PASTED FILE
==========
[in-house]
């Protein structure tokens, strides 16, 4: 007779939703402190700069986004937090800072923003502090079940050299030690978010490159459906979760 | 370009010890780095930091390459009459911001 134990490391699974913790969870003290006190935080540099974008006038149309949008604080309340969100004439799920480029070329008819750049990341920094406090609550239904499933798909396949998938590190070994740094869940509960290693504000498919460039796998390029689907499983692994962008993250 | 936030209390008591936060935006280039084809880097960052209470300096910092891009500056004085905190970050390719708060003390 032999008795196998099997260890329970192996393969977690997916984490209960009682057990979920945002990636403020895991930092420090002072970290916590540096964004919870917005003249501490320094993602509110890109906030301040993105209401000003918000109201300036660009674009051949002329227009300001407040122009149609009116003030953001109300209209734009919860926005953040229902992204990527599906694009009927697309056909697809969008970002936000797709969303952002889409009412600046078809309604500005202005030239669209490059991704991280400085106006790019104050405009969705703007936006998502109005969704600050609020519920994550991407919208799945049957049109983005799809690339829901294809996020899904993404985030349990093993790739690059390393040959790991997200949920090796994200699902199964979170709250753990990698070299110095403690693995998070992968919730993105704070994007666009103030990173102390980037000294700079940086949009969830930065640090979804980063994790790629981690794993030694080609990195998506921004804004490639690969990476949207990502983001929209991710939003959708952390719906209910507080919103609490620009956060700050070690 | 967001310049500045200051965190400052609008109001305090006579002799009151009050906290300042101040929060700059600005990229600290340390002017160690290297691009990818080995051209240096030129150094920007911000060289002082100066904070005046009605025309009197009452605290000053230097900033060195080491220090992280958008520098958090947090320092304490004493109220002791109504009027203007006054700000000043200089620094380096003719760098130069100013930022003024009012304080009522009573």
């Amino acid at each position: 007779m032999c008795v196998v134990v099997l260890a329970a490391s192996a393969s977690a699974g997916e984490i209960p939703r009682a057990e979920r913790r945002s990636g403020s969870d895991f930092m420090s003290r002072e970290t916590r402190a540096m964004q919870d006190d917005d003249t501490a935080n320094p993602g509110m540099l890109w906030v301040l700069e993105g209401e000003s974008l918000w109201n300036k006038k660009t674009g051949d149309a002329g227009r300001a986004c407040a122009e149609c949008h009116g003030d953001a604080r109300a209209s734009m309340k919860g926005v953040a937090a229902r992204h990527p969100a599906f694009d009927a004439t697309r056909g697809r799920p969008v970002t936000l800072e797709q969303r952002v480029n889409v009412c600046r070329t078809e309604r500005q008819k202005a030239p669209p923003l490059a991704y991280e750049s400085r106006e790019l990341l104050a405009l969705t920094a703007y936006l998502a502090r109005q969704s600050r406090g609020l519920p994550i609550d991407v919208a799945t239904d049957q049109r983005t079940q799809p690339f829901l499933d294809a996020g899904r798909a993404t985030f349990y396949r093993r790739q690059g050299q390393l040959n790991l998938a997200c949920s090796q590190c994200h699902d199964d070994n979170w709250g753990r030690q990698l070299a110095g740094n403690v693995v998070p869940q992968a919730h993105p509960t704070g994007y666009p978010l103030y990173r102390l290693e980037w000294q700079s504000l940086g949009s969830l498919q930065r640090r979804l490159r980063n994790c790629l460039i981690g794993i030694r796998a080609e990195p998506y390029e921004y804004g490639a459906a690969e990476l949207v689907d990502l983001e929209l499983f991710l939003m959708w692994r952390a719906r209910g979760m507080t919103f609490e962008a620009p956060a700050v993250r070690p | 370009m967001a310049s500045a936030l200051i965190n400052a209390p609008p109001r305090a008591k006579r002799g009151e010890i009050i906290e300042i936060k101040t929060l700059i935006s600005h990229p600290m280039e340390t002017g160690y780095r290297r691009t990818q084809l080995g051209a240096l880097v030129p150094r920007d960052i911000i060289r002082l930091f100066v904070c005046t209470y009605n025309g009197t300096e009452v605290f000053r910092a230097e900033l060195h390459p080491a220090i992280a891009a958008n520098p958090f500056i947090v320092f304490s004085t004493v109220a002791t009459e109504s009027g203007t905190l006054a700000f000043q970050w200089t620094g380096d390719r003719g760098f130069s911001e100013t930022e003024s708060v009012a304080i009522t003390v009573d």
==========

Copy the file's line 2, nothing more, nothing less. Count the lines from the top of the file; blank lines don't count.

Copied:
């Protein structure tokens, strides 16, 4: 007779939703402190700069986004937090800072923003502090079940050299030690978010490159459906979760 | 370009010890780095930091390459009459911001 134990490391699974913790969870003290006190935080540099974008006038149309949008604080309340969100004439799920480029070329008819750049990341920094406090609550239904499933798909396949998938590190070994740094869940509960290693504000498919460039796998390029689907499983692994962008993250 | 936030209390008591936060935006280039084809880097960052209470300096910092891009500056004085905190970050390719708060003390 032999008795196998099997260890329970192996393969977690997916984490209960009682057990979920945002990636403020895991930092420090002072970290916590540096964004919870917005003249501490320094993602509110890109906030301040993105209401000003918000109201300036660009674009051949002329227009300001407040122009149609009116003030953001109300209209734009919860926005953040229902992204990527599906694009009927697309056909697809969008970002936000797709969303952002889409009412600046078809309604500005202005030239669209490059991704991280400085106006790019104050405009969705703007936006998502109005969704600050609020519920994550991407919208799945049957049109983005799809690339829901294809996020899904993404985030349990093993790739690059390393040959790991997200949920090796994200699902199964979170709250753990990698070299110095403690693995998070992968919730993105704070994007666009103030990173102390980037000294700079940086949009969830930065640090979804980063994790790629981690794993030694080609990195998506921004804004490639690969990476949207990502983001929209991710939003959708952390719906209910507080919103609490620009956060700050070690 | 967001310049500045200051965190400052609008109001305090006579002799009151009050906290300042101040929060700059600005990229600290340390002017160690290297691009990818080995051209240096030129150094920007911000060289002082100066904070005046009605025309009197009452605290000053230097900033060195080491220090992280958008520098958090947090320092304490004493109220002791109504009027203007006054700000000043200089620094380096003719760098130069100013930022003024009012304080009522009573």